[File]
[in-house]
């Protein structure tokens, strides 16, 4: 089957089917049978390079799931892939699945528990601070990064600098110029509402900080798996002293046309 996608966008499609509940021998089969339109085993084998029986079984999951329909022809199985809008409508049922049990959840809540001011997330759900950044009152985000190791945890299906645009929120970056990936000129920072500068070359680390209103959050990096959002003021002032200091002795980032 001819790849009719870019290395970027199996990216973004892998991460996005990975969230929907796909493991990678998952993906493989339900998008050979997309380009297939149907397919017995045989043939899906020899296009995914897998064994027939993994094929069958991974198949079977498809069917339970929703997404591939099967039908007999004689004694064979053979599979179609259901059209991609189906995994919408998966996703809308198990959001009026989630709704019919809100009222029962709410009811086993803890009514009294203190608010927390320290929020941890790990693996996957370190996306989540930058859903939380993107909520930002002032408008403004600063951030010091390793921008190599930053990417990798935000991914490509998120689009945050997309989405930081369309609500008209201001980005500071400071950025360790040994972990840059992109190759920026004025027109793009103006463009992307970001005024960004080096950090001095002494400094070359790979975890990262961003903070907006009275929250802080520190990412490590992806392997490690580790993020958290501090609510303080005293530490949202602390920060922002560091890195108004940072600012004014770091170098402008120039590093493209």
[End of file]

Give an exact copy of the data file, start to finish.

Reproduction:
[in-house]
């Protein structure tokens, strides 16, 4: 089957089917049978390079799931892939699945528990601070990064600098110029509402900080798996002293046309 996608966008499609509940021998089969339109085993084998029986079984999951329909022809199985809008409508049922049990959840809540001011997330759900950044009152985000190791945890299906645009929120970056990936000129920072500068070359680390209103959050990096959002003021002032200091002795980032 001819790849009719870019290395970027199996990216973004892998991460996005990975969230929907796909493991990678998952993906493989339900998008050979997309380009297939149907397919017995045989043939899906020899296009995914897998064994027939993994094929069958991974198949079977498809069917339970929703997404591939099967039908007999004689004694064979053979599979179609259901059209991609189906995994919408998966996703809308198990959001009026989630709704019919809100009222029962709410009811086993803890009514009294203190608010927390320290929020941890790990693996996957370190996306989540930058859903939380993107909520930002002032408008403004600063951030010091390793921008190599930053990417990798935000991914490509998120689009945050997309989405930081369309609500008209201001980005500071400071950025360790040994972990840059992109190759920026004025027109793009103006463009992307970001005024960004080096950090001095002494400094070359790979975890990262961003903070907006009275929250802080520190990412490590992806392997490690580790993020958290501090609510303080005293530490949202602390920060922002560091890195108004940072600012004014770091170098402008120039590093493209």